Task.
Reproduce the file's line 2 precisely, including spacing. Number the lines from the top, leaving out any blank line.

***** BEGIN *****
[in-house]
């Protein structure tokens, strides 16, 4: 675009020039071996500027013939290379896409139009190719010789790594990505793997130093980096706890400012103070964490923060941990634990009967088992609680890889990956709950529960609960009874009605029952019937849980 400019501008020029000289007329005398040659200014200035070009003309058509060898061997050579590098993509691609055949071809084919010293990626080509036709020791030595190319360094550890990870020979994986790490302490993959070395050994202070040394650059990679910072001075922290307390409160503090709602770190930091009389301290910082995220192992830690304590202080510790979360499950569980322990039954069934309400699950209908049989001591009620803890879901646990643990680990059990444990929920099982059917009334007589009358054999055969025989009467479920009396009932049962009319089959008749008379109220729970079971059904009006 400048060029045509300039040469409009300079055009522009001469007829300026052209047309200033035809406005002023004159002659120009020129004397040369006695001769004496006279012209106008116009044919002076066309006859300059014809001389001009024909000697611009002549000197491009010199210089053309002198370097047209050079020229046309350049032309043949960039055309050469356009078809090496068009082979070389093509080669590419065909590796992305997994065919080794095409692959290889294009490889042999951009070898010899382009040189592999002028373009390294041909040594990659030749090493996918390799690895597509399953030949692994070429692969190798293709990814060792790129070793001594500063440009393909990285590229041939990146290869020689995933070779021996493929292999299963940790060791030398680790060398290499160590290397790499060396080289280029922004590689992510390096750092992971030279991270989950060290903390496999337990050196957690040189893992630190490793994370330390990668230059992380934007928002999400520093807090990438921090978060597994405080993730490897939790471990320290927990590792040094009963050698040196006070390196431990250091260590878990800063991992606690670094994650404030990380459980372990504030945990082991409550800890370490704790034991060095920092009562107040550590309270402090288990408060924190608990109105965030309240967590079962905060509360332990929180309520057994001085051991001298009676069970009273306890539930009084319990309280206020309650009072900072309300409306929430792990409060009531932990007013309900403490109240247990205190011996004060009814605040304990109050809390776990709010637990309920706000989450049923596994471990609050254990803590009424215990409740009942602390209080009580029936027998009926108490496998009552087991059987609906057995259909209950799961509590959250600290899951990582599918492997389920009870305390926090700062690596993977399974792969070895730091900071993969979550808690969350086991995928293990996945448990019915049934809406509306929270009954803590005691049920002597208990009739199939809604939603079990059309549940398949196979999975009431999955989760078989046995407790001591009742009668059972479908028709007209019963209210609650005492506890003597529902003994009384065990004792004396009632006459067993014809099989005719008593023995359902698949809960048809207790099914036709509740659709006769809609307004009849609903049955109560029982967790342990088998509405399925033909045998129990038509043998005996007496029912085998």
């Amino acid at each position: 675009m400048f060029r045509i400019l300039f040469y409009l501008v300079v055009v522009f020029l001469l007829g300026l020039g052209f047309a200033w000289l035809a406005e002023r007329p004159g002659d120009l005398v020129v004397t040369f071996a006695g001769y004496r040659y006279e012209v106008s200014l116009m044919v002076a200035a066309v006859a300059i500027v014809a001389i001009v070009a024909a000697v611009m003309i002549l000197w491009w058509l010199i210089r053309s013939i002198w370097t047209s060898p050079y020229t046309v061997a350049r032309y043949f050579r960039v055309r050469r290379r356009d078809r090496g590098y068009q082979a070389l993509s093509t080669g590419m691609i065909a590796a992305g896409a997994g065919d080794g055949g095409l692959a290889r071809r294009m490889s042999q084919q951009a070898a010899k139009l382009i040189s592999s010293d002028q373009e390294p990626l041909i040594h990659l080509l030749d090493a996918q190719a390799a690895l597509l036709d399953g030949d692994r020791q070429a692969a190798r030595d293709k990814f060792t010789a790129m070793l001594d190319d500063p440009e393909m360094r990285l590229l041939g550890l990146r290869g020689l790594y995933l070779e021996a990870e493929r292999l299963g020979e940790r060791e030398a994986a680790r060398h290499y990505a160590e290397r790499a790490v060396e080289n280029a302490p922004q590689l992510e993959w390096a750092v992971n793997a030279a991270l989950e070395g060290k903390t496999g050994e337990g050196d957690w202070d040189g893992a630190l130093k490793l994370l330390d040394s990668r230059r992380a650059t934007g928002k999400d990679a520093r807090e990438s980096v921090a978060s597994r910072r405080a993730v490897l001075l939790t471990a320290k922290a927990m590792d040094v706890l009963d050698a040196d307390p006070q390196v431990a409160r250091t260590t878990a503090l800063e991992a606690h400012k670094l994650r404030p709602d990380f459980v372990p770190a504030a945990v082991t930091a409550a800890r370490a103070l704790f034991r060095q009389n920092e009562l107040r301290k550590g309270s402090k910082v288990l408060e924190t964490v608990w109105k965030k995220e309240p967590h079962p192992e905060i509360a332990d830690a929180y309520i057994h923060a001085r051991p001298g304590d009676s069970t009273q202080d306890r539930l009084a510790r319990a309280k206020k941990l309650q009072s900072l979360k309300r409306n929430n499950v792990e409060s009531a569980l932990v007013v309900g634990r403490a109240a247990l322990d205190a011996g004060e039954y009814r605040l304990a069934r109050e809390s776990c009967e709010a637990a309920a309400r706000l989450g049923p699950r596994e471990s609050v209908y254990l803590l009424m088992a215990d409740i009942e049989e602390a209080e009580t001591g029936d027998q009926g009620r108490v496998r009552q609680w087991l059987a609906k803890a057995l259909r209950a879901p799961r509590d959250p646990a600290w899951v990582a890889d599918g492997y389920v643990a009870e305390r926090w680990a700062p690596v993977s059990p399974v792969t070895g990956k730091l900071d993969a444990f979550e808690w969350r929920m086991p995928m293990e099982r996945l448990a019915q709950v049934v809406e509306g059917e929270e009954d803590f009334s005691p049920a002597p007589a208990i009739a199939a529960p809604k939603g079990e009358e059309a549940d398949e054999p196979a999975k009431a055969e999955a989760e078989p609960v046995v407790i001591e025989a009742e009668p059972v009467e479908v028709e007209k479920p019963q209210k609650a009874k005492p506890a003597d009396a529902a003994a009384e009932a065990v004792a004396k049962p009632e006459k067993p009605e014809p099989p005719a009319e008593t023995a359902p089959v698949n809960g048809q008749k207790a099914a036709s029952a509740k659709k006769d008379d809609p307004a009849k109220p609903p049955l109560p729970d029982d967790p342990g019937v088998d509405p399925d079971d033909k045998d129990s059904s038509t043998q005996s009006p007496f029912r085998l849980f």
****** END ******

């Protein structure tokens, strides 16, 4: 675009020039071996500027013939290379896409139009190719010789790594990505793997130093980096706890400012103070964490923060941990634990009967088992609680890889990956709950529960609960009874009605029952019937849980 400019501008020029000289007329005398040659200014200035070009003309058509060898061997050579590098993509691609055949071809084919010293990626080509036709020791030595190319360094550890990870020979994986790490302490993959070395050994202070040394650059990679910072001075922290307390409160503090709602770190930091009389301290910082995220192992830690304590202080510790979360499950569980322990039954069934309400699950209908049989001591009620803890879901646990643990680990059990444990929920099982059917009334007589009358054999055969025989009467479920009396009932049962009319089959008749008379109220729970079971059904009006 400048060029045509300039040469409009300079055009522009001469007829300026052209047309200033035809406005002023004159002659120009020129004397040369006695001769004496006279012209106008116009044919002076066309006859300059014809001389001009024909000697611009002549000197491009010199210089053309002198370097047209050079020229046309350049032309043949960039055309050469356009078809090496068009082979070389093509080669590419065909590796992305997994065919080794095409692959290889294009490889042999951009070898010899382009040189592999002028373009390294041909040594990659030749090493996918390799690895597509399953030949692994070429692969190798293709990814060792790129070793001594500063440009393909990285590229041939990146290869020689995933070779021996493929292999299963940790060791030398680790060398290499160590290397790499060396080289280029922004590689992510390096750092992971030279991270989950060290903390496999337990050196957690040189893992630190490793994370330390990668230059992380934007928002999400520093807090990438921090978060597994405080993730490897939790471990320290927990590792040094009963050698040196006070390196431990250091260590878990800063991992606690670094994650404030990380459980372990504030945990082991409550800890370490704790034991060095920092009562107040550590309270402090288990408060924190608990109105965030309240967590079962905060509360332990929180309520057994001085051991001298009676069970009273306890539930009084319990309280206020309650009072900072309300409306929430792990409060009531932990007013309900403490109240247990205190011996004060009814605040304990109050809390776990709010637990309920706000989450049923596994471990609050254990803590009424215990409740009942602390209080009580029936027998009926108490496998009552087991059987609906057995259909209950799961509590959250600290899951990582599918492997389920009870305390926090700062690596993977399974792969070895730091900071993969979550808690969350086991995928293990996945448990019915049934809406509306929270009954803590005691049920002597208990009739199939809604939603079990059309549940398949196979999975009431999955989760078989046995407790001591009742009668059972479908028709007209019963209210609650005492506890003597529902003994009384065990004792004396009632006459067993014809099989005719008593023995359902698949809960048809207790099914036709509740659709006769809609307004009849609903049955109560029982967790342990088998509405399925033909045998129990038509043998005996007496029912085998």